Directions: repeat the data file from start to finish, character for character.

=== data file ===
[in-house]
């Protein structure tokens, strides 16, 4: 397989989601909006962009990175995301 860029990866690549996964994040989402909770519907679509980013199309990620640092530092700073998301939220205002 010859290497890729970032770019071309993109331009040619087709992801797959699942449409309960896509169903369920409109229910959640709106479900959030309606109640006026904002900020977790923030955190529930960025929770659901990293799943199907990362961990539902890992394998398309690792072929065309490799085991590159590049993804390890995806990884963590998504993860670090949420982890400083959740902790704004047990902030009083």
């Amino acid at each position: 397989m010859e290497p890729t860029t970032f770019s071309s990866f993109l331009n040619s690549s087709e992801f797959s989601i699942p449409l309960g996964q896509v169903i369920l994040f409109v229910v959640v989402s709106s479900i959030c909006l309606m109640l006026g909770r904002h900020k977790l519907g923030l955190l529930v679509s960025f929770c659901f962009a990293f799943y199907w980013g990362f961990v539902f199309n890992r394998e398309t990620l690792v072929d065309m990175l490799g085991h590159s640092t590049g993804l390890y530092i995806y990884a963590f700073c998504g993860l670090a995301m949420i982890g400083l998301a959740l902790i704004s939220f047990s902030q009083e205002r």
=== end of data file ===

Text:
[in-house]
């Protein structure tokens, strides 16, 4: 397989989601909006962009990175995301 860029990866690549996964994040989402909770519907679509980013199309990620640092530092700073998301939220205002 010859290497890729970032770019071309993109331009040619087709992801797959699942449409309960896509169903369920409109229910959640709106479900959030309606109640006026904002900020977790923030955190529930960025929770659901990293799943199907990362961990539902890992394998398309690792072929065309490799085991590159590049993804390890995806990884963590998504993860670090949420982890400083959740902790704004047990902030009083």
């Amino acid at each position: 397989m010859e290497p890729t860029t970032f770019s071309s990866f993109l331009n040619s690549s087709e992801f797959s989601i699942p449409l309960g996964q896509v169903i369920l994040f409109v229910v959640v989402s709106s479900i959030c909006l309606m109640l006026g909770r904002h900020k977790l519907g923030l955190l529930v679509s960025f929770c659901f962009a990293f799943y199907w980013g990362f961990v539902f199309n890992r394998e398309t990620l690792v072929d065309m990175l490799g085991h590159s640092t590049g993804l390890y530092i995806y990884a963590f700073c998504g993860l670090a995301m949420i982890g400083l998301a959740l902790i704004s939220f047990s902030q009083e205002r």